BP will attempt a “top kill” as early as tomorrow to stop the gushing Deepwater Horizon oil well beneath the Gulf of Mexico. But just in case that plan doesn’t work, the company is prepping another to contain the devastating spill.
A top kill involves using heavy mud, drilling fluids and cement to plug up the well. The procedure has never been attempted in such deep water before, and no one knows if it will work. Making the rounds of morning news shows yesterday, Doug Suttles, chief operating officer at BP PLC, admitted as much, putting the odds of the top kill working at six or seven on a scale of ten.
According to a Reuters report, BP now says it had plans to remove a damaged part from the ruptured well and put in place a tube which would capture most of the oil and gas flowing into the sea, calling it the LMRP cap containment option. The option will be ready at the end of the month.
Oil has been spewing into the Gulf of Mexico since April 20, when an explosion aboard the Deepwater Horizon oil rig killed 11 crew. The blast caused a catastrophic fire, and the rig sunk days later. Since then, all of BP’s attempts to cap the well have failed.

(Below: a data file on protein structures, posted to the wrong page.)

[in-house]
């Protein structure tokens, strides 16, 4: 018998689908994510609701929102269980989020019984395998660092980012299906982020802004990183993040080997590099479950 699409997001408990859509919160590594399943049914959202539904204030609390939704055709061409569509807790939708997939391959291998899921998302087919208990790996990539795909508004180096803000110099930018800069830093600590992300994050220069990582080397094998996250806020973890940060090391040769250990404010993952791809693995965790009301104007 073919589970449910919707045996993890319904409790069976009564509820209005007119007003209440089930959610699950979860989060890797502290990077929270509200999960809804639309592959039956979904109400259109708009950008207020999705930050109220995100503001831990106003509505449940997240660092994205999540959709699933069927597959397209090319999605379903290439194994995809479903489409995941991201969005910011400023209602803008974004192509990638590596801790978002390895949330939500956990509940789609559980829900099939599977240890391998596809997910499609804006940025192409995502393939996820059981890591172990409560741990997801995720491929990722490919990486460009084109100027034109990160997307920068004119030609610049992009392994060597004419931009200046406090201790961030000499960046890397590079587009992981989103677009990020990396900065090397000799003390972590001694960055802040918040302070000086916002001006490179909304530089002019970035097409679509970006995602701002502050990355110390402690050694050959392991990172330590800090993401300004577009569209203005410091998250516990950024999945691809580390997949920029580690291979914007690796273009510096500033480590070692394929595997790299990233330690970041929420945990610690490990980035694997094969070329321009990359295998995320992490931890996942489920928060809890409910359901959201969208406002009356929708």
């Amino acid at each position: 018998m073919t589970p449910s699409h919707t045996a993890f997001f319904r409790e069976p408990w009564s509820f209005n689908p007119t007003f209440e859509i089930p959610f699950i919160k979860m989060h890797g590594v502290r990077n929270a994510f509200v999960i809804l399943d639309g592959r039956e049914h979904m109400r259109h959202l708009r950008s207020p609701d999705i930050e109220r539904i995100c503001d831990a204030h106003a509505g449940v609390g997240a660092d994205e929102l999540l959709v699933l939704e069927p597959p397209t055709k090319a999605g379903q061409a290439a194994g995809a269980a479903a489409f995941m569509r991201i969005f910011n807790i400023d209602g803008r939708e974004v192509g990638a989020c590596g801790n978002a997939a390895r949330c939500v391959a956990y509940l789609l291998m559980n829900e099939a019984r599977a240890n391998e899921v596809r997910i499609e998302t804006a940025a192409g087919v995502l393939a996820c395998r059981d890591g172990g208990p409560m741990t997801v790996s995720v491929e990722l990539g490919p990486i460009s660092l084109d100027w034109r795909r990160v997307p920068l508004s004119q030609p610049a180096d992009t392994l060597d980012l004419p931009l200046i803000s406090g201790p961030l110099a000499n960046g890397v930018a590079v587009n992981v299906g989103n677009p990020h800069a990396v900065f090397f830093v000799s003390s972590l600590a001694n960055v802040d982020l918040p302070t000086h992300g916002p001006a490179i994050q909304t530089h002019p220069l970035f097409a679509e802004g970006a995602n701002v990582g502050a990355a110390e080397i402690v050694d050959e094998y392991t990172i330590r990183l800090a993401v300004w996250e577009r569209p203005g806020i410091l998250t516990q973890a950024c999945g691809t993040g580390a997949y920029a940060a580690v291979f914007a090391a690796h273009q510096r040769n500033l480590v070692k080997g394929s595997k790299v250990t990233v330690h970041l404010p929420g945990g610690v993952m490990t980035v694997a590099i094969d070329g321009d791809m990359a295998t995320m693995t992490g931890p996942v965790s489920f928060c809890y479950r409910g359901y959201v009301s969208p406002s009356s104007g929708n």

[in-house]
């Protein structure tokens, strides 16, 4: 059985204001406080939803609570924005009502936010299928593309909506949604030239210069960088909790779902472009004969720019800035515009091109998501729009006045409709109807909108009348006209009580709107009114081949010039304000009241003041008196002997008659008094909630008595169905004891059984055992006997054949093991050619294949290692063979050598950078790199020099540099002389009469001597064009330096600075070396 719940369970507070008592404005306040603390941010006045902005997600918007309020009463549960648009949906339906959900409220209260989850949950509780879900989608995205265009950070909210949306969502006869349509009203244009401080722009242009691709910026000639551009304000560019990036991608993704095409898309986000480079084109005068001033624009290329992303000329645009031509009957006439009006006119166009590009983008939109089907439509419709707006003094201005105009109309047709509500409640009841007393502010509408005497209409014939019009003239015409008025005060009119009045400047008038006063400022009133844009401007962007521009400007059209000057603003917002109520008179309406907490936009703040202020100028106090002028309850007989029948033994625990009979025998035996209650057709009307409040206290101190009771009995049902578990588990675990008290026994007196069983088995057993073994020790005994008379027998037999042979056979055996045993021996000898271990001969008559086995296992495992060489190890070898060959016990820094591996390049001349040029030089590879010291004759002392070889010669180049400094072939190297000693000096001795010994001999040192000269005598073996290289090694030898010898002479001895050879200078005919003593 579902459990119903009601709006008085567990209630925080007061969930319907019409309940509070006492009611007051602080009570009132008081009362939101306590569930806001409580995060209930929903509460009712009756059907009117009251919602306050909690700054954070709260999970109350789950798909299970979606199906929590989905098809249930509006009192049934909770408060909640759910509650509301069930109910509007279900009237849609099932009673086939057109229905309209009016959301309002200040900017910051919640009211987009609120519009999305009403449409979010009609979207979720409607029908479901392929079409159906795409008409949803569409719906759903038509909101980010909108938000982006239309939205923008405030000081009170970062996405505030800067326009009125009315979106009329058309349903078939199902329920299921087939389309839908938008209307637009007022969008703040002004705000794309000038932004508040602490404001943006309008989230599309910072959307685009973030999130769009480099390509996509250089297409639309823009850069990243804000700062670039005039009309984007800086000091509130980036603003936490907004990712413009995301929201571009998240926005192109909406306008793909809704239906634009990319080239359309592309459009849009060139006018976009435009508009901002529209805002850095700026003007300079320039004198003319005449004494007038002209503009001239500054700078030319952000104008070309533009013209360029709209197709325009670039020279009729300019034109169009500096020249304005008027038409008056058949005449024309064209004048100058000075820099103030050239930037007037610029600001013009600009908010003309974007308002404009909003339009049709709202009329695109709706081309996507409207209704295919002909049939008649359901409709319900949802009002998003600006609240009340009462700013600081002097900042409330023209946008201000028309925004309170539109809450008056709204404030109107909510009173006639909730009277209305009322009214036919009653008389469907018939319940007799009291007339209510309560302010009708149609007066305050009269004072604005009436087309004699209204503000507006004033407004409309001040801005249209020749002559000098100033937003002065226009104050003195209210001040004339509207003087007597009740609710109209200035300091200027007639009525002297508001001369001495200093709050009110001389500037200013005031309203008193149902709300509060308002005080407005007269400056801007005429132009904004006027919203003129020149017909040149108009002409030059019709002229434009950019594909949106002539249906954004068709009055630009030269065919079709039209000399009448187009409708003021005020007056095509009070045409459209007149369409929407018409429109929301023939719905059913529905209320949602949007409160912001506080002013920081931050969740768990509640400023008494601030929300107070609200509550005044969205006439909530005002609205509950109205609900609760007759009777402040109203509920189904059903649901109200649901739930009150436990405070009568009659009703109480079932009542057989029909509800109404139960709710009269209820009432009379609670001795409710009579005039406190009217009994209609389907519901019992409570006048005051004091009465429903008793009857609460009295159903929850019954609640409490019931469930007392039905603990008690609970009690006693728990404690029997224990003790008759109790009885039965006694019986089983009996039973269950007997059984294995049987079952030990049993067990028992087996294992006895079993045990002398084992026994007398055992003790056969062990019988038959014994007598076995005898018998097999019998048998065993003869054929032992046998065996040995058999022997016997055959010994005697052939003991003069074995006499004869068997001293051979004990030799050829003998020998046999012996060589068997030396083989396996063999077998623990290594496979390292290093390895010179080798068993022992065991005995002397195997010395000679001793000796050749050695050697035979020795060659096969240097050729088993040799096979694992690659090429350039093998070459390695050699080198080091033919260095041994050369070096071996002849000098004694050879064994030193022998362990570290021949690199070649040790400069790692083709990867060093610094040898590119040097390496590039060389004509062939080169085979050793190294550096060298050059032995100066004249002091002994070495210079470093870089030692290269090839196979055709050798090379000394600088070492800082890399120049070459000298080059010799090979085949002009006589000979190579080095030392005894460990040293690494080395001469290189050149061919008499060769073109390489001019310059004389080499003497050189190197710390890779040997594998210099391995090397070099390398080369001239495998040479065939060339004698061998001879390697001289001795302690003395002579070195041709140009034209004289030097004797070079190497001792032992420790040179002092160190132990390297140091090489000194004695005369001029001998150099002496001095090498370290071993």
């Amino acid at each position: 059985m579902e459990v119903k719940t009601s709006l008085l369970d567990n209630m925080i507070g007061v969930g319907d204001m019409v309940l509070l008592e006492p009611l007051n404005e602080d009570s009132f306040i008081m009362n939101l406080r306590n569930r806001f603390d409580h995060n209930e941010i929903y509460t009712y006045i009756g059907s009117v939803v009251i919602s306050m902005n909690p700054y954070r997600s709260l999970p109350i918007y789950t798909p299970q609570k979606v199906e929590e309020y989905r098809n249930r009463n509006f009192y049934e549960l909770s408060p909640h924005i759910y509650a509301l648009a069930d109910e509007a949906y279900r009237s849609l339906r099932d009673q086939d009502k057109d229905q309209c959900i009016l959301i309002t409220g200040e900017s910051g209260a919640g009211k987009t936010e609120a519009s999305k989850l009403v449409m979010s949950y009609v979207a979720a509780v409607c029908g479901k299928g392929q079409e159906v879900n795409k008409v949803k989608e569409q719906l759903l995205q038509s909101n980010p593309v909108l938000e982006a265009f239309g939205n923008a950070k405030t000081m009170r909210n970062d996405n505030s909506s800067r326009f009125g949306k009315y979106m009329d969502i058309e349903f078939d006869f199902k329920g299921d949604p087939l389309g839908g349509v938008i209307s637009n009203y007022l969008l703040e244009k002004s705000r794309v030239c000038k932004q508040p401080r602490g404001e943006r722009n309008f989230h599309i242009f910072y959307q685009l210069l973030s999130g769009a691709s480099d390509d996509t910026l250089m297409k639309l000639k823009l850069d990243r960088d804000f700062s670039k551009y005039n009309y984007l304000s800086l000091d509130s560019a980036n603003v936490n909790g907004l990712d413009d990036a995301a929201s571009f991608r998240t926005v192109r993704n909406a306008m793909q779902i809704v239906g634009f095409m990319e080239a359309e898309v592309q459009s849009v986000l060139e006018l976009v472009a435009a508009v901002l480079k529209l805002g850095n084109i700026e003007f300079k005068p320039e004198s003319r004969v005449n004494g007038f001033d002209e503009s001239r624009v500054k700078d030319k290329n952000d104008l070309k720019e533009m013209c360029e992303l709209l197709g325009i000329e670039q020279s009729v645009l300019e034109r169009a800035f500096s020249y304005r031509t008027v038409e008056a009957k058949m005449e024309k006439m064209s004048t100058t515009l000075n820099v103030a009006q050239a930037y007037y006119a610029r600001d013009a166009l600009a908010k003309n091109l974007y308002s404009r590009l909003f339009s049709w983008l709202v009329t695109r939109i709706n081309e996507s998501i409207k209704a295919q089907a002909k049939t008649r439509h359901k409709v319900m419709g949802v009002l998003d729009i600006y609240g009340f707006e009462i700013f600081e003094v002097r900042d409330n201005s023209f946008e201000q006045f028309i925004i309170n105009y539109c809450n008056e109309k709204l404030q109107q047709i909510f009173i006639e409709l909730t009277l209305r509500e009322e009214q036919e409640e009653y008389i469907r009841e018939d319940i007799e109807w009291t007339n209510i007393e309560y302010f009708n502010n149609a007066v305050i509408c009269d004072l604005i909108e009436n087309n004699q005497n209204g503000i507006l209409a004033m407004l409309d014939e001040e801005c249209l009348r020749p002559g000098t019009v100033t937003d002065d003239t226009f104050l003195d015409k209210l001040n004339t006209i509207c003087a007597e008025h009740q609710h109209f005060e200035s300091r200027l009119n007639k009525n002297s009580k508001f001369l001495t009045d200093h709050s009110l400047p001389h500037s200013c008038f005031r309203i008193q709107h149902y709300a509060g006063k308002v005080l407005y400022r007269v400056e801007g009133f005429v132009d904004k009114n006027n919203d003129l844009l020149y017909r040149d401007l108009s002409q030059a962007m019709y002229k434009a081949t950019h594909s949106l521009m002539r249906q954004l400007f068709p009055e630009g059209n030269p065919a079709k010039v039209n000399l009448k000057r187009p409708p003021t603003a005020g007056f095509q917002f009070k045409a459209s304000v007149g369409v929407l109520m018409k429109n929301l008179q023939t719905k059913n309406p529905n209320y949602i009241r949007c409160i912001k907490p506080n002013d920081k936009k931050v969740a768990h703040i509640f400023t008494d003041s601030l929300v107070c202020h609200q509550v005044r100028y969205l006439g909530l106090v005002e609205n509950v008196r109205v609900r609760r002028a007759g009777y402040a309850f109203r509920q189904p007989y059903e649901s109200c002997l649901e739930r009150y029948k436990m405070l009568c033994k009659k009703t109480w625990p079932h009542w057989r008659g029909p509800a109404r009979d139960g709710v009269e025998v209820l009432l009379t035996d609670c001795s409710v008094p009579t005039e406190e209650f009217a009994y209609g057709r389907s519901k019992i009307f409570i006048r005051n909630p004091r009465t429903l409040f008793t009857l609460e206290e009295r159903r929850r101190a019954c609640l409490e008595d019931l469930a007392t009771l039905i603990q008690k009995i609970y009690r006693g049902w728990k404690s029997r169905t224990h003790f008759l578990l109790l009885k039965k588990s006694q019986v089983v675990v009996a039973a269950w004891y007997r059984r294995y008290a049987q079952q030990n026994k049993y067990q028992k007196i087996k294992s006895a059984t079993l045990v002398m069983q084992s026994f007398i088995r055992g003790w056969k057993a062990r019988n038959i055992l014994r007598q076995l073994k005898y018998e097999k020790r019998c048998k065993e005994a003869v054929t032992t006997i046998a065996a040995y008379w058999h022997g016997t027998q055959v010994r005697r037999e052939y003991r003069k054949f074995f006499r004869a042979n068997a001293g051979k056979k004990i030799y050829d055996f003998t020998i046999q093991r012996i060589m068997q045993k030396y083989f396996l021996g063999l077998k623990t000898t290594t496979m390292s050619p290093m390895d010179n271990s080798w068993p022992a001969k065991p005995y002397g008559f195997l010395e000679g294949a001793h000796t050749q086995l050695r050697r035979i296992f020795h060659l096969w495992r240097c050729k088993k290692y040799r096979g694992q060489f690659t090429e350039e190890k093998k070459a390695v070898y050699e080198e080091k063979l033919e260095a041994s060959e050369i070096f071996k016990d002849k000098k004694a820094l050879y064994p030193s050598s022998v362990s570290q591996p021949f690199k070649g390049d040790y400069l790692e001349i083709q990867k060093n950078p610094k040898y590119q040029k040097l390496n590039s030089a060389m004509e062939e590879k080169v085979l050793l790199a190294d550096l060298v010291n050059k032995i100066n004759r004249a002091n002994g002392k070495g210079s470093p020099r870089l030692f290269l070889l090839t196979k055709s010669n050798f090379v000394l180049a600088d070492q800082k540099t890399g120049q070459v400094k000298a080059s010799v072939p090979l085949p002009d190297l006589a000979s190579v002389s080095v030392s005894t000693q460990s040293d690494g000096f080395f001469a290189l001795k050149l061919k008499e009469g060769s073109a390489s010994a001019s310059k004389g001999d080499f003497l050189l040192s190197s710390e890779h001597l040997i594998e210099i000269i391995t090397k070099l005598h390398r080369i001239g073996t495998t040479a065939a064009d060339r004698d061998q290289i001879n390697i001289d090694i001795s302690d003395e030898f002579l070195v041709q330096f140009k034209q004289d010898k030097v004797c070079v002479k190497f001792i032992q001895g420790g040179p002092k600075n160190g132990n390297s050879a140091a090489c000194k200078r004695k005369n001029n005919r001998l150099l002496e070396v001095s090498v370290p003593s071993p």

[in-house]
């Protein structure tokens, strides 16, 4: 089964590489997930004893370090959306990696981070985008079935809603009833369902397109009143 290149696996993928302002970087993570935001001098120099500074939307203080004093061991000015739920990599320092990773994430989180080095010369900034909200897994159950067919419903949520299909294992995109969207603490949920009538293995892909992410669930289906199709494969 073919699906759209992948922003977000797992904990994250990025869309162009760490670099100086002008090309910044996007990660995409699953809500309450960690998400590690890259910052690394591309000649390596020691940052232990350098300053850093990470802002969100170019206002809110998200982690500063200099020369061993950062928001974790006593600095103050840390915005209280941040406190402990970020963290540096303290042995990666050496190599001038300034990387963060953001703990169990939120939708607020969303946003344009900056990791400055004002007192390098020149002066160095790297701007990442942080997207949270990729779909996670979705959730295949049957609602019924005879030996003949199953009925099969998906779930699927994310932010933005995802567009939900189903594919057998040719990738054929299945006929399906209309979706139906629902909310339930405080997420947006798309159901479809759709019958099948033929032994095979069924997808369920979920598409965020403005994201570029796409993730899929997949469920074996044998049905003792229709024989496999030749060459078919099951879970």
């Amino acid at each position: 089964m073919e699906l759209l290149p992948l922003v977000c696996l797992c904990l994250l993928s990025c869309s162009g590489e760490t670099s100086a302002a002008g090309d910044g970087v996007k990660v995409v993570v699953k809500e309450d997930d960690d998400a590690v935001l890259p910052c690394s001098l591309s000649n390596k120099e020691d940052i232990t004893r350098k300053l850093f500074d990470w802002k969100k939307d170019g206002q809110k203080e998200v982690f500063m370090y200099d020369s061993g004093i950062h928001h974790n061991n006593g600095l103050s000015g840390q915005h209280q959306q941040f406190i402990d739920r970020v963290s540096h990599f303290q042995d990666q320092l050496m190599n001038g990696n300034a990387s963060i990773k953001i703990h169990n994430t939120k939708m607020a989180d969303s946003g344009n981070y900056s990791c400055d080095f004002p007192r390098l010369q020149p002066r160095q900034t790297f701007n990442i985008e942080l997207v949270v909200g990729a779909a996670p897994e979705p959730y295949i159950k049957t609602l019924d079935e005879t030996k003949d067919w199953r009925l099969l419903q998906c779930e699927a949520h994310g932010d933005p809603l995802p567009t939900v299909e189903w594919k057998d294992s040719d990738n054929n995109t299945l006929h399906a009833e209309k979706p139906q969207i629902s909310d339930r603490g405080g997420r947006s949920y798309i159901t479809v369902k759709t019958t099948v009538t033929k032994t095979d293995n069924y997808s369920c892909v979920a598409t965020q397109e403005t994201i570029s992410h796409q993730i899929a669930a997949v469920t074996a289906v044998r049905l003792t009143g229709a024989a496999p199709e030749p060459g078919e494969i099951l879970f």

At least 6 million gallons of crude have spilled into the gulf since the explosion. Thick oil has made its way at least 12 miles into Louisiana’s fragile wetlands. The oil spill has fouled at least 70 miles of the state’s coast.
Frustration with BP has grown as it continues to struggle to stop the spill. Some have also questioned the federal government’s apparent decision to let BP head up and control cleanup and containment efforts. Over the weekend, Interior Secretary Ken Salazar indicated that the government might take over the efforts if BP didn’t produce results soon.
But at a White House briefing yesterday, Coast Guard Commandant Thad Allen, who is heading the federal response to the spill, appeared to reject such a move: “To push BP out of the way, it would raise the question, to replace them with what?” He characterized Salazar’s comments as “more of a metaphor.”
According to the Associated Press, Allen said federal law dictated that BP had to operate the cleanup, with the government overseeing its efforts. Allen said the government held veto power and had adopted an “inquisitorial” stand toward the company’s ideas.
Allen also maintained that the government has the authority to tell BP what to do, and such orders carry the force of law, the Associated Press said.